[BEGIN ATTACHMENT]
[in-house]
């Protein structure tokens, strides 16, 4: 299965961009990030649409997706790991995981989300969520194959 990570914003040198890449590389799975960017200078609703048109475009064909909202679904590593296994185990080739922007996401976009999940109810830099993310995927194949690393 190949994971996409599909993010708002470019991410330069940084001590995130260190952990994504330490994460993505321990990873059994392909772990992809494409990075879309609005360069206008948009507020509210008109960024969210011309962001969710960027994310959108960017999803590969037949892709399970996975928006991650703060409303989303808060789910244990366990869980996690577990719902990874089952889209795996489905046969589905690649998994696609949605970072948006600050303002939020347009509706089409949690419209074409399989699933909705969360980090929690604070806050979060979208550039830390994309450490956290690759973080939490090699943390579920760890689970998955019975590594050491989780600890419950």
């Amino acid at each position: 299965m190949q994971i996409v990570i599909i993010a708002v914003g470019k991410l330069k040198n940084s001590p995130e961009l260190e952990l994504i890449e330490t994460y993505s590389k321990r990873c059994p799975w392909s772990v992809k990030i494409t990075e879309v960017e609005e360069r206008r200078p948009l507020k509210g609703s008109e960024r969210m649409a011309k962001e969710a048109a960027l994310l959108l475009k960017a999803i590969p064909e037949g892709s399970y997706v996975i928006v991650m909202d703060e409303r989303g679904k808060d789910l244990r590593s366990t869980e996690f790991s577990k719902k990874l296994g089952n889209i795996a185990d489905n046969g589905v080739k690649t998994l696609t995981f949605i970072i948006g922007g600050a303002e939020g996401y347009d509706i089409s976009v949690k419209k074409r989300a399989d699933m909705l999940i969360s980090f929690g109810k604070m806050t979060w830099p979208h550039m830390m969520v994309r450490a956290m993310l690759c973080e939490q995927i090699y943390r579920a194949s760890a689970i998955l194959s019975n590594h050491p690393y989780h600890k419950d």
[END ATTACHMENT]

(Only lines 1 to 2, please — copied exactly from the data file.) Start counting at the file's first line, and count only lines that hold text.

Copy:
[in-house]
């Protein structure tokens, strides 16, 4: 299965961009990030649409997706790991995981989300969520194959 990570914003040198890449590389799975960017200078609703048109475009064909909202679904590593296994185990080739922007996401976009999940109810830099993310995927194949690393 190949994971996409599909993010708002470019991410330069940084001590995130260190952990994504330490994460993505321990990873059994392909772990992809494409990075879309609005360069206008948009507020509210008109960024969210011309962001969710960027994310959108960017999803590969037949892709399970996975928006991650703060409303989303808060789910244990366990869980996690577990719902990874089952889209795996489905046969589905690649998994696609949605970072948006600050303002939020347009509706089409949690419209074409399989699933909705969360980090929690604070806050979060979208550039830390994309450490956290690759973080939490090699943390579920760890689970998955019975590594050491989780600890419950």